Filament colour Intense orange Bright white
Filament orientation Erect Spreading
Anther length (mm) 1.7–2.2 1.0–1.4
Style length (mm) 2.5–3.3 3.4–5.5
Ovary dimensions (mm) 2.3–3.3 × 1.3–2.0 1.8–3.2 × 0.5–1.1
Fruit colour at maturity Brown, becoming orange just before or after falling from infructescence Dull red on infructescence
Distribution Thailand (Saraburi to Chiang Rai) and adjacent eastern Burma. Thailand (Ratchaburi) to Malaysia (Langkawi)

Both Dracaena yuccifolia and Chan nuu/Chan pa krai differ from other taxa of the Asian “dragon tree” group of Dracaena species in their much-branched habit (there may be several hundred branches in large mature trees of Chan nuu), with spreading and dividing branches usually borne on a short, unbranched basal trunk. They also possess narrow terminal branches, usually less than 2 cm in diameter near the leafy apices. The other taxa, Dracaena cochinchinensis, Dracaena cambodiana, Dracaena jayniana and Dracaena multiflora (Gagnepain 1934, Wong et al. 1999, Chen and Turland 2000) usually have not more than 10 erect or ascending stems bearing few erect to decumbent branches which are not spreading. Their terminal branches are more robust, being at least 2.4 cm in diameter. The latter taxa also possess thicker leaf blades with stronger longitudinal costae than Dracaena yuccifolia and the entity under study, in which the leaf blades are relatively thin and soft.

Table 1 shows the main morphological differences between Dracaena yuccifolia and Chan nuu/Chan pa krai. It is clear that the habit, vegetative and reproductive morphology of the latter are distinct from that of the former species. Thus it is described as a new species below.

Dracaena kaweesakii Wilkin & Suksathan, sp. nov.

Figs 1–3

Dracaena kaweesakii differs from Dracaena yuccifolia Ridl. in its habit, with up to several hundred branches, white (brown when dry) leaf sheaths lacking yellow or dark brown pigmentation and blades with a narrow white margin when fresh. The inflorescence axis of Dracaena kaweesakii is tuberculate-villous, and the species lacks a floral stalk above the pedicel articulation. The tepals are cream-green or cream-yellow and the filaments intense orange. The anthers are 1.7–2.2 mm long and the style 2.2–3.3 mm. The ovary is 1.3–2.0 mm broad and develops into and fruits that largely remain brown on the infructescence, turning orange only just before or after falling.


Thailand; Central, Lop Buri, Lam San Ti, Khao Wong Chan Daeng, 15°03'45.2"N, 101°27'17.1"E, fr. 26 May 2009, Wilkin, Suksathan, Phonsena, Triboun, Keeratikiat & Plataan 1500 (holotype QBG!; isotypes BKF!; K!;). Figs 1–3.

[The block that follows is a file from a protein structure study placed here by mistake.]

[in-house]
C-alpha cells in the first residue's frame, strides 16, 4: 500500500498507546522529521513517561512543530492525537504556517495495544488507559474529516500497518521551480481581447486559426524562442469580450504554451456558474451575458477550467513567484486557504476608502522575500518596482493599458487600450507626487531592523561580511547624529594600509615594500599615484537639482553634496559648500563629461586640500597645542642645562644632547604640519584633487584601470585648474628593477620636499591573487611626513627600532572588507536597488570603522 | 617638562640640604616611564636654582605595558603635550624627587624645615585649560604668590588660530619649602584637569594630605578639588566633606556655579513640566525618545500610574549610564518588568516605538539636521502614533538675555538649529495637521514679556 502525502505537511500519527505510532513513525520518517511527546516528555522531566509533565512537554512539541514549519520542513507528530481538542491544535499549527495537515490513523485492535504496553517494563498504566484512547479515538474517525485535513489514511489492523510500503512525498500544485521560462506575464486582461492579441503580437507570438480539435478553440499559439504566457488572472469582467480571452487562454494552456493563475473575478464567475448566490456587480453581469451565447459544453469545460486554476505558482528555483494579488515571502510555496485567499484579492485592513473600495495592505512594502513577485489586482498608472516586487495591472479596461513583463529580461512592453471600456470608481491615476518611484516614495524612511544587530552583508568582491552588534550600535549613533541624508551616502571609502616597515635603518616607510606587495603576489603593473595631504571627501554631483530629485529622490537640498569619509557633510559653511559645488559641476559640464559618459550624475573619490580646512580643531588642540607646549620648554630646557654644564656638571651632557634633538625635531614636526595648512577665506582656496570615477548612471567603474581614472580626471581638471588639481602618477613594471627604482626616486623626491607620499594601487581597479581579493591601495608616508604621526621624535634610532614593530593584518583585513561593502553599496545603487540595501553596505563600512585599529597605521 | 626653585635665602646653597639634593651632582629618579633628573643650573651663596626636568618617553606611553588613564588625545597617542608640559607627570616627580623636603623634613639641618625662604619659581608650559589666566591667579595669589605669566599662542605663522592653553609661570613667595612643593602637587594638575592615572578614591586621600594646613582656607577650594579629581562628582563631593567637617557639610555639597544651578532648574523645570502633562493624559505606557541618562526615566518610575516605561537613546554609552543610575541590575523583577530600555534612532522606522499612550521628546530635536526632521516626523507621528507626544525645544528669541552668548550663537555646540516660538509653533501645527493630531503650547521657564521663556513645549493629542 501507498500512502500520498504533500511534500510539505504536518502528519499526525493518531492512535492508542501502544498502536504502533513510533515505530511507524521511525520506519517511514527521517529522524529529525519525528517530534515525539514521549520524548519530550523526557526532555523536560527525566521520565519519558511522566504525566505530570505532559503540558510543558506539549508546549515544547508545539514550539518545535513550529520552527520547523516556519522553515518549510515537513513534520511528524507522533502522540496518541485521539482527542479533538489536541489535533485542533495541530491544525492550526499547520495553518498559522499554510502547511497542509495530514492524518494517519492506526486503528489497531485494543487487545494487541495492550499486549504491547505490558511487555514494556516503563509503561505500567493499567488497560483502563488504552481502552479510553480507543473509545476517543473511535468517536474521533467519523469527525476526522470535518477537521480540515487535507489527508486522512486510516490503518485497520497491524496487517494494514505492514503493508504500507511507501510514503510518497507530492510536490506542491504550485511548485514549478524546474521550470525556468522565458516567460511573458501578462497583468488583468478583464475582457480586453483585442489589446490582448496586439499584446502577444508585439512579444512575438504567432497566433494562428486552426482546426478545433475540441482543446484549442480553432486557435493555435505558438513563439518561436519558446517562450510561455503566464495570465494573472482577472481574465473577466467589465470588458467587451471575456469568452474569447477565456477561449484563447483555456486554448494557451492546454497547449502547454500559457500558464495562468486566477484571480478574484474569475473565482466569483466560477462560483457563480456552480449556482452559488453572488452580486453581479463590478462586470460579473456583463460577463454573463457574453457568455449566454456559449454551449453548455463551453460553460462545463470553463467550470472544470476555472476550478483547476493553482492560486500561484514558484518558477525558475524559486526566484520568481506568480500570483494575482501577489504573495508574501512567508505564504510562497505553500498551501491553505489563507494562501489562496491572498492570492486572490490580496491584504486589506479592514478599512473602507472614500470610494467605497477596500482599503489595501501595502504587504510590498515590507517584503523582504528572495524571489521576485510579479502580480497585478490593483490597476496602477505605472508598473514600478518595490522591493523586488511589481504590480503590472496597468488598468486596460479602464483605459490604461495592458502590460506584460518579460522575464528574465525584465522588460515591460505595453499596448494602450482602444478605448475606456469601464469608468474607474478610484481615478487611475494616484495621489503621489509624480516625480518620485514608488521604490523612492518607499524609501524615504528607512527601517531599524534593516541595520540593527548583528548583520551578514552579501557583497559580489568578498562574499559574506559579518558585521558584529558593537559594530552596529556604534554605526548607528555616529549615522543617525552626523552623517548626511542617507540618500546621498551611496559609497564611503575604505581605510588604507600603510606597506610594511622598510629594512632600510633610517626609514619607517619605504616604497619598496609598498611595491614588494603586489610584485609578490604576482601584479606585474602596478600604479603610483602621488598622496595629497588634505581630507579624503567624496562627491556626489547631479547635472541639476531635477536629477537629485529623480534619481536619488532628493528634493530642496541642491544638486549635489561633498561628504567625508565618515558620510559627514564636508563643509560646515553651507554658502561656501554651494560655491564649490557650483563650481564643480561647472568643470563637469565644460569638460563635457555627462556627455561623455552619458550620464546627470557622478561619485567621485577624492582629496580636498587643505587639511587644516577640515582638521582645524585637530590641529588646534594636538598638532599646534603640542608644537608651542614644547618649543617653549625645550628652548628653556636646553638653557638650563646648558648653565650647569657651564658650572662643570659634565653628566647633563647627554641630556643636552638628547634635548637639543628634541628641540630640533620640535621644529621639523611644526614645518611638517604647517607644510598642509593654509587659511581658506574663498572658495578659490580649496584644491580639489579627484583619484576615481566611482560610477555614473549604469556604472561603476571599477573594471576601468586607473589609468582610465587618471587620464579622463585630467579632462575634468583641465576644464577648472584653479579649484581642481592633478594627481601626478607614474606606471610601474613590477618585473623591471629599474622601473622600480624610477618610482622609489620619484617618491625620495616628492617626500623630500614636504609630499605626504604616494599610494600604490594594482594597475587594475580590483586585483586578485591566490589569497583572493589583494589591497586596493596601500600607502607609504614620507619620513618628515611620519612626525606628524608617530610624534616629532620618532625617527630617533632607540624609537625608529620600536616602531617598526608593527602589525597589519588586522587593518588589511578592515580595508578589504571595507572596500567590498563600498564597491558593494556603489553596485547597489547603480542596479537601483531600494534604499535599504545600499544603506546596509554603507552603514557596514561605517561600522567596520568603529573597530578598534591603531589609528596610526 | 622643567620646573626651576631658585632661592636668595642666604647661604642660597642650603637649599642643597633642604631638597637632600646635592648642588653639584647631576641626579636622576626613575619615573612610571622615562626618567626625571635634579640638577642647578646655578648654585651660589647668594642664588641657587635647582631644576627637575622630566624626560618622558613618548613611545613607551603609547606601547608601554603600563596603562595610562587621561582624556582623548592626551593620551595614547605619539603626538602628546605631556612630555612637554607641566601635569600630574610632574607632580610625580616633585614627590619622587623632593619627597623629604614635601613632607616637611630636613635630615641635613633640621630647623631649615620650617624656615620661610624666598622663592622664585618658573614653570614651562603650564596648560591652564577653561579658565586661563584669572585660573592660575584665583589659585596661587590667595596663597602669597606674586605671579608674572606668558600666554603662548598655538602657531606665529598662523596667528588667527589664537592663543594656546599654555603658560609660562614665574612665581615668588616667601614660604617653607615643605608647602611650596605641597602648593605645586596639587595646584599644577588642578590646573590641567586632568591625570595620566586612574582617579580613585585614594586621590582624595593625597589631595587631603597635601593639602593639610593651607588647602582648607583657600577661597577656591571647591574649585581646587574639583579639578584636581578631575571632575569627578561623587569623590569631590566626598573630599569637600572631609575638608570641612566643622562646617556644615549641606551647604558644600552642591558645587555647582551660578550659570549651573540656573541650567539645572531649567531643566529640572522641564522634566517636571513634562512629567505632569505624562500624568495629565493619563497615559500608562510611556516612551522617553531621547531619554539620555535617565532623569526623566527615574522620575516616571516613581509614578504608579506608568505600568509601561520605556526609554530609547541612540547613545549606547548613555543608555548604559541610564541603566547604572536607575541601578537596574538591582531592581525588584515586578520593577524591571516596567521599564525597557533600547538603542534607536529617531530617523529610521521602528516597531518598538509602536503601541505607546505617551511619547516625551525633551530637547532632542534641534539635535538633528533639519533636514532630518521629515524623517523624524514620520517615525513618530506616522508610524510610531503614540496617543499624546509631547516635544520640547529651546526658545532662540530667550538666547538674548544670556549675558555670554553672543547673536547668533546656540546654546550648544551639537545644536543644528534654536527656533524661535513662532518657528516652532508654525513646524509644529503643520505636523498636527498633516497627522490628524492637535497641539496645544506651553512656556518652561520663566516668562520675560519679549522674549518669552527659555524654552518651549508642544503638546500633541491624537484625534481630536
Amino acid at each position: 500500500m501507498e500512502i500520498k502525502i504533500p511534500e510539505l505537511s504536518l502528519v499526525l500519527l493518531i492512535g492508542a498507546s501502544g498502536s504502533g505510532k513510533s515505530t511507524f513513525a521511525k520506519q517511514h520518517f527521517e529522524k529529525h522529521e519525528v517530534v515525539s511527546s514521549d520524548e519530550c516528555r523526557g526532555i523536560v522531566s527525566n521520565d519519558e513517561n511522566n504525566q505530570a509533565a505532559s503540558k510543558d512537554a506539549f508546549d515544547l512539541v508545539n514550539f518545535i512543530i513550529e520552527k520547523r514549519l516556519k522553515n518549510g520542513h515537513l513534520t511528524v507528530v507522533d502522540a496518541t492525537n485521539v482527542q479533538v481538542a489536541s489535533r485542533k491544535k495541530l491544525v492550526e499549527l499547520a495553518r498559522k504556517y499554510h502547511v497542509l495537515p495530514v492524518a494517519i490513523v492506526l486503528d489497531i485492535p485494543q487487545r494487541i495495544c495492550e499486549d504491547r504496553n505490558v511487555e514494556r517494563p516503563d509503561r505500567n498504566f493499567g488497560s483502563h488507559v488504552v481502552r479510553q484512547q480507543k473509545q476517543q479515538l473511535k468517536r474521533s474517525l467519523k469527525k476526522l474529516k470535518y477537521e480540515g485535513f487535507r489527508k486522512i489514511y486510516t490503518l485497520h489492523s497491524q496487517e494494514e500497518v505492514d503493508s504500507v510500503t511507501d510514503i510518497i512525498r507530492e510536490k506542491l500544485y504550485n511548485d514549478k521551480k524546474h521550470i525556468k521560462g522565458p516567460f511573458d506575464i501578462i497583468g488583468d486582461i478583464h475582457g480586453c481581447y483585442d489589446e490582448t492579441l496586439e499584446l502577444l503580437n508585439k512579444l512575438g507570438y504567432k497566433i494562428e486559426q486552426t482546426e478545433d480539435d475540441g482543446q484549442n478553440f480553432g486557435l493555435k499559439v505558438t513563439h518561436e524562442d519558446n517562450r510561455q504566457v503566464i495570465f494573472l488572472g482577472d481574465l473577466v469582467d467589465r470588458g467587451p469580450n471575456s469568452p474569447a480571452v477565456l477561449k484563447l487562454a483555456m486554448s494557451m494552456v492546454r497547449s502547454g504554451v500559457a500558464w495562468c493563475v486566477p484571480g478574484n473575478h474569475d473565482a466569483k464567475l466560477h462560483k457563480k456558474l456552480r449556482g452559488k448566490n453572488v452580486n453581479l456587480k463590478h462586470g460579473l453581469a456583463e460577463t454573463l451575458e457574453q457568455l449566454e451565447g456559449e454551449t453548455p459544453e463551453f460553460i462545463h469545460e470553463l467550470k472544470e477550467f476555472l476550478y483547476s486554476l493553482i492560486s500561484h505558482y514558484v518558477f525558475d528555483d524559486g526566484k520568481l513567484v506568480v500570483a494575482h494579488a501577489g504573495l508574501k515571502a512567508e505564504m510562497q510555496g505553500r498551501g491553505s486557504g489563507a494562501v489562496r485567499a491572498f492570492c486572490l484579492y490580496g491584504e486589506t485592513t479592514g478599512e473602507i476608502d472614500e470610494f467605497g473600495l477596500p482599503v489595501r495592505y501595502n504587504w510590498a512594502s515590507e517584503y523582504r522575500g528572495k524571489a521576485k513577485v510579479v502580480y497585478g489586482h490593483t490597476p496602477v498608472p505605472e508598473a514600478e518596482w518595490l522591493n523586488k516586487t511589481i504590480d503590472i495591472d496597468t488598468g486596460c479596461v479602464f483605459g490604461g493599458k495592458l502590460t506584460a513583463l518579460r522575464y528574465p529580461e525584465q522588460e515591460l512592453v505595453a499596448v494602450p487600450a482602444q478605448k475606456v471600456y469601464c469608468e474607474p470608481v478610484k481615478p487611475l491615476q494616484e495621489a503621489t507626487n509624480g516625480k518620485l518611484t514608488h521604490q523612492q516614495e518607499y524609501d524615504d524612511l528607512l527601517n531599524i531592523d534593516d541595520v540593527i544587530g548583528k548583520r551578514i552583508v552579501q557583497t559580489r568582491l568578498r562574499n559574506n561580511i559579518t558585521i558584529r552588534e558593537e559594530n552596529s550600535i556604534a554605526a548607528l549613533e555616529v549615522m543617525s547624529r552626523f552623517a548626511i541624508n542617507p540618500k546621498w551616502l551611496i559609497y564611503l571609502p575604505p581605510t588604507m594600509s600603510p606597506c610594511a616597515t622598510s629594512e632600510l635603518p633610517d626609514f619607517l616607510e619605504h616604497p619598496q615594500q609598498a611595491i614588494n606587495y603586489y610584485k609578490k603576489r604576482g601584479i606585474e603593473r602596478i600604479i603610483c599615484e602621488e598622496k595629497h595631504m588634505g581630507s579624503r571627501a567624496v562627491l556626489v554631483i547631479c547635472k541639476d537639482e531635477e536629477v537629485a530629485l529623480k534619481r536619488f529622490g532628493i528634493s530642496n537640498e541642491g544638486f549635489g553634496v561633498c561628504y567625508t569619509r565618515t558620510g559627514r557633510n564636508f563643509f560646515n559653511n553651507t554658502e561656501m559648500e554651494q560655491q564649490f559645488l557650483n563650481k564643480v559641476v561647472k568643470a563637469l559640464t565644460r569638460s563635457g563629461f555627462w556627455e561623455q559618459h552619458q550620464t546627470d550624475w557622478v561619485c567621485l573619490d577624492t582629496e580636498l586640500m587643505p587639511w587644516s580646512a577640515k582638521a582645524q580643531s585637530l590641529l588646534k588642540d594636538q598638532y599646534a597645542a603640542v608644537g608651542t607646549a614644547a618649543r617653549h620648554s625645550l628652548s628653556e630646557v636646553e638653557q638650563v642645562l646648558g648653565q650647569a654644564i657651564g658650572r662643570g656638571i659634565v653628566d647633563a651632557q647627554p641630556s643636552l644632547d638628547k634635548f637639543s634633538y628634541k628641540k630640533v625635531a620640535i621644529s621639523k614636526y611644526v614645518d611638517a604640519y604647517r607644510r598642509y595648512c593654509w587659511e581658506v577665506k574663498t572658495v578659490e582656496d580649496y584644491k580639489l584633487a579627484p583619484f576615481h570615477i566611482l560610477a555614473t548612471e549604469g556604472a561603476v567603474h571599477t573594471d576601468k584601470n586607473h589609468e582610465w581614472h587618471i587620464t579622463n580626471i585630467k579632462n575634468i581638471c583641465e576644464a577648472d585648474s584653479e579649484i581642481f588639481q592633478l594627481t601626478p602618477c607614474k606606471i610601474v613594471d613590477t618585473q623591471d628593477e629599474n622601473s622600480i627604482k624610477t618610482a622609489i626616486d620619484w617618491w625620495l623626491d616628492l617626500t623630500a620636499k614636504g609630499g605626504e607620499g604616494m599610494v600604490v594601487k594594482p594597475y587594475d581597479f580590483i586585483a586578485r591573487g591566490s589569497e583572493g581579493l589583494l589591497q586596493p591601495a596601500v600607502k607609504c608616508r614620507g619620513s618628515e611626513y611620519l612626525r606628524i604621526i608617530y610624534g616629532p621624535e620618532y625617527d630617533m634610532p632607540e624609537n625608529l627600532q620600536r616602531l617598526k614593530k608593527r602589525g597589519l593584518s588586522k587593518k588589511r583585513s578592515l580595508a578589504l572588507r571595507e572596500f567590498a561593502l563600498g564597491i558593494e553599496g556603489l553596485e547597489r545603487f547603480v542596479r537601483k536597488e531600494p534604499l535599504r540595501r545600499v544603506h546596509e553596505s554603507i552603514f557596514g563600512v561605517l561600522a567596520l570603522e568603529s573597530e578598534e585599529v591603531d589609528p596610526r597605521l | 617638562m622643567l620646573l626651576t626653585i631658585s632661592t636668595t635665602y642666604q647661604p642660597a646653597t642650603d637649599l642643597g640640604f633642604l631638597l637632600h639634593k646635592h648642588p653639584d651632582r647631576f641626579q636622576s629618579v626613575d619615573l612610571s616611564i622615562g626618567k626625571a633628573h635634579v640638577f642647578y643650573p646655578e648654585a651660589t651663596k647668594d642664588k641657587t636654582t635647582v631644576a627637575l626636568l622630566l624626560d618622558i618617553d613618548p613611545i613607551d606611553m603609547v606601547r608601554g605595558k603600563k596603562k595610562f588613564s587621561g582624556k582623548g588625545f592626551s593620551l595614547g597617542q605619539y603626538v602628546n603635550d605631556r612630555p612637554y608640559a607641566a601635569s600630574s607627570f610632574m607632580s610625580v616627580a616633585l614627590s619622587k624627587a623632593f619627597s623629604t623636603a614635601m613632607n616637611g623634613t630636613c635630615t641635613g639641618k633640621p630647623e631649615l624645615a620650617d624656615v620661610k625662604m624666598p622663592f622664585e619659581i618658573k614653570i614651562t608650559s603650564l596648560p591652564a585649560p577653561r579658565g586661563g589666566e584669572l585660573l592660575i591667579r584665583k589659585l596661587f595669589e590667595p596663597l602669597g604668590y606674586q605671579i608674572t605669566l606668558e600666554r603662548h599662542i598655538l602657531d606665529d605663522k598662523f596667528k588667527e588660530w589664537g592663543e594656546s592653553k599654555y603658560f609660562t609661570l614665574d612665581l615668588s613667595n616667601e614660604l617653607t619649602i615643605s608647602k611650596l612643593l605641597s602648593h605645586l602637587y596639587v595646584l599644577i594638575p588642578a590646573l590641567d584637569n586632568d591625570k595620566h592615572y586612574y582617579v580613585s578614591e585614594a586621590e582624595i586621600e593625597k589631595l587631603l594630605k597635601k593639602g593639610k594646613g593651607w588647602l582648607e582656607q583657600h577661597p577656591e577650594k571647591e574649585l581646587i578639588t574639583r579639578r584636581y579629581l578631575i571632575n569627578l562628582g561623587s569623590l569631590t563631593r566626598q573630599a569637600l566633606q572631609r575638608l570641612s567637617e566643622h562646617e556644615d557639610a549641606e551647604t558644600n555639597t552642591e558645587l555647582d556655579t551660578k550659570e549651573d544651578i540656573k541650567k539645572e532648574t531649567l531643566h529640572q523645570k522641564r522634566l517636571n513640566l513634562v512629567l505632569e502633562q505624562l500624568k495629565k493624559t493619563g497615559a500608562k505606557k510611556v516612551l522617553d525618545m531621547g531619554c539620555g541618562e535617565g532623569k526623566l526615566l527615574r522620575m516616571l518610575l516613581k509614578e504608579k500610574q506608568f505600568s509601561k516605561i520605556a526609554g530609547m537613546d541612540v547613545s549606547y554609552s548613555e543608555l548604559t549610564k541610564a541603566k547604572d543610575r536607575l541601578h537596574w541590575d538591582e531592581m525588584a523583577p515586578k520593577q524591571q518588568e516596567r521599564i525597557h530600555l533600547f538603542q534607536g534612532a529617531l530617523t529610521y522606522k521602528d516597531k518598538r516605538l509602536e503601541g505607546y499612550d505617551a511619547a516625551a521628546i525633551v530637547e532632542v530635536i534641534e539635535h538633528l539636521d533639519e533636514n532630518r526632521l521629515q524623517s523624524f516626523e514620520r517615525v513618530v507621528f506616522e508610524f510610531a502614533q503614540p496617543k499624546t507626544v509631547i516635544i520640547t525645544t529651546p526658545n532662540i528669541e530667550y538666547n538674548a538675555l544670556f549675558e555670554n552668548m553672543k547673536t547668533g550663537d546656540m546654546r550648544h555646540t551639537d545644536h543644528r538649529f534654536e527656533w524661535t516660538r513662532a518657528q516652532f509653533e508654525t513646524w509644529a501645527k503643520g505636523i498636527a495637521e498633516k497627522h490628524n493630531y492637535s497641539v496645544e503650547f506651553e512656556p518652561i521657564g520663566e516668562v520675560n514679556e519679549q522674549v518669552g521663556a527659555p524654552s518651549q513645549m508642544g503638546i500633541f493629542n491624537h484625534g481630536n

Figure 1.

The habit, vegetative, inflorescence and seedling of Dracaena kaweesakii. A Trunk base showing the pattern of branching and corky, fissured surface B Habit C Branch apex with erect inflorescence D Leaf sheath and blade E Seedling with rosulate leaves. Scale bar: A 50 cm; B 125 cm; C 6 cm; D 3 cm; E 4 cm. From Maxwell 96-379 (C), Geesink et al. 8122 (D) and photographs. Drawn by Lucy Smith.

Figure 2.

Reproductive organ morphology of Dracaena kaweesakii. A Part of partial inflorescence bearing solitary flowers B Flower in side view showing tepal shape and orientation and stamens C Flower with 2 tepals removed showing filaments shape and insertion and gynoecium D Branch apex showing infructescence in development and peduncular bracts E Branch apex with infructescence rendered pendent by weight of fruit F Submature fruit containing two seeds G The same fruit in cross-section H, J seed in dorsal and side view respectively. Scale bar: A, F, G 1 cm; B, C, H, J 7 mm; D 4 cm; E 10 cm. From Siriponamat 2 (A), Siriponamat 3 (D), Geesink et al. 8122 (F–J) and photographs. Drawn by Lucy Smith.

Figure 3.

Photographs of Dracaena kaweesakii showing its habit and reproductive morphology. A Trunk base of large individual showing and corky, fissured surface B habit of relatively small individual C habit viewed from below showing the rich branching D Fertile shoot apex showing the white leaf margins and bearing an inflorescence E Branch apex with infructescence rendered pendent by weight of fruit, narrow branch diameter and leaf scars F Flowers on partial inflorescence showing tepal, stamen and gynoecium orientation, shape and colour and axis indumentum. Photographs by Warakorn Kasempankul/Parinya Siriponamat (A, B, D, F) and Paul Wilkin (C, E).